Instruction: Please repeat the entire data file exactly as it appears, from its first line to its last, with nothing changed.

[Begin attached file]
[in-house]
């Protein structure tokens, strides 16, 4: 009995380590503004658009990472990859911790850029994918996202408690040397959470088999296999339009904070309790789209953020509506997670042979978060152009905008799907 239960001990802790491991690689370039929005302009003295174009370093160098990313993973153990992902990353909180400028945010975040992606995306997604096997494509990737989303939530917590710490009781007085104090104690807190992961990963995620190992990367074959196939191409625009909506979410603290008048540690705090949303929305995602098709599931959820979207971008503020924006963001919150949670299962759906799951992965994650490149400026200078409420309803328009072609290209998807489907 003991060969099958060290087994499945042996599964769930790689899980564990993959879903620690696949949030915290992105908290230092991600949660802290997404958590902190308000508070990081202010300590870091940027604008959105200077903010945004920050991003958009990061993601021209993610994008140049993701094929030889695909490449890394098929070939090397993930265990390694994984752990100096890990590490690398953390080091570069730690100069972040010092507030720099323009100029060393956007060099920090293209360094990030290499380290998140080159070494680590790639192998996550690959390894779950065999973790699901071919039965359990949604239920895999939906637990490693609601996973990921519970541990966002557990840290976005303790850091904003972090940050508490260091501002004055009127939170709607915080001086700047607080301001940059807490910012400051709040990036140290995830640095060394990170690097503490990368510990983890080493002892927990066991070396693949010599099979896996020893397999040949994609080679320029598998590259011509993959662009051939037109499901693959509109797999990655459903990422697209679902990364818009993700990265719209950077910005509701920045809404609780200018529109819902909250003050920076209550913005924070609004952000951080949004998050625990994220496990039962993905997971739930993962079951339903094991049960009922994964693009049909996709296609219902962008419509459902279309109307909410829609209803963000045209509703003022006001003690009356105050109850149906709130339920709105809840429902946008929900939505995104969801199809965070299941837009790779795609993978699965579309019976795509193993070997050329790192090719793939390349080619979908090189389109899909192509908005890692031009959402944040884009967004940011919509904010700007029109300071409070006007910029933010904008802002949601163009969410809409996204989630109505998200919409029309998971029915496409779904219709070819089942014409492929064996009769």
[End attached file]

[in-house]
């Protein structure tokens, strides 16, 4: 009995380590503004658009990472990859911790850029994918996202408690040397959470088999296999339009904070309790789209953020509506997670042979978060152009905008799907 239960001990802790491991690689370039929005302009003295174009370093160098990313993973153990992902990353909180400028945010975040992606995306997604096997494509990737989303939530917590710490009781007085104090104690807190992961990963995620190992990367074959196939191409625009909506979410603290008048540690705090949303929305995602098709599931959820979207971008503020924006963001919150949670299962759906799951992965994650490149400026200078409420309803328009072609290209998807489907 003991060969099958060290087994499945042996599964769930790689899980564990993959879903620690696949949030915290992105908290230092991600949660802290997404958590902190308000508070990081202010300590870091940027604008959105200077903010945004920050991003958009990061993601021209993610994008140049993701094929030889695909490449890394098929070939090397993930265990390694994984752990100096890990590490690398953390080091570069730690100069972040010092507030720099323009100029060393956007060099920090293209360094990030290499380290998140080159070494680590790639192998996550690959390894779950065999973790699901071919039965359990949604239920895999939906637990490693609601996973990921519970541990966002557990840290976005303790850091904003972090940050508490260091501002004055009127939170709607915080001086700047607080301001940059807490910012400051709040990036140290995830640095060394990170690097503490990368510990983890080493002892927990066991070396693949010599099979896996020893397999040949994609080679320029598998590259011509993959662009051939037109499901693959509109797999990655459903990422697209679902990364818009993700990265719209950077910005509701920045809404609780200018529109819902909250003050920076209550913005924070609004952000951080949004998050625990994220496990039962993905997971739930993962079951339903094991049960009922994964693009049909996709296609219902962008419509459902279309109307909410829609209803963000045209509703003022006001003690009356105050109850149906709130339920709105809840429902946008929900939505995104969801199809965070299941837009790779795609993978699965579309019976795509193993070997050329790192090719793939390349080619979908090189389109899909192509908005890692031009959402944040884009967004940011919509904010700007029109300071409070006007910029933010904008802002949601163009969410809409996204989630109505998200919409029309998971029915496409779904219709070819089942014409492929064996009769």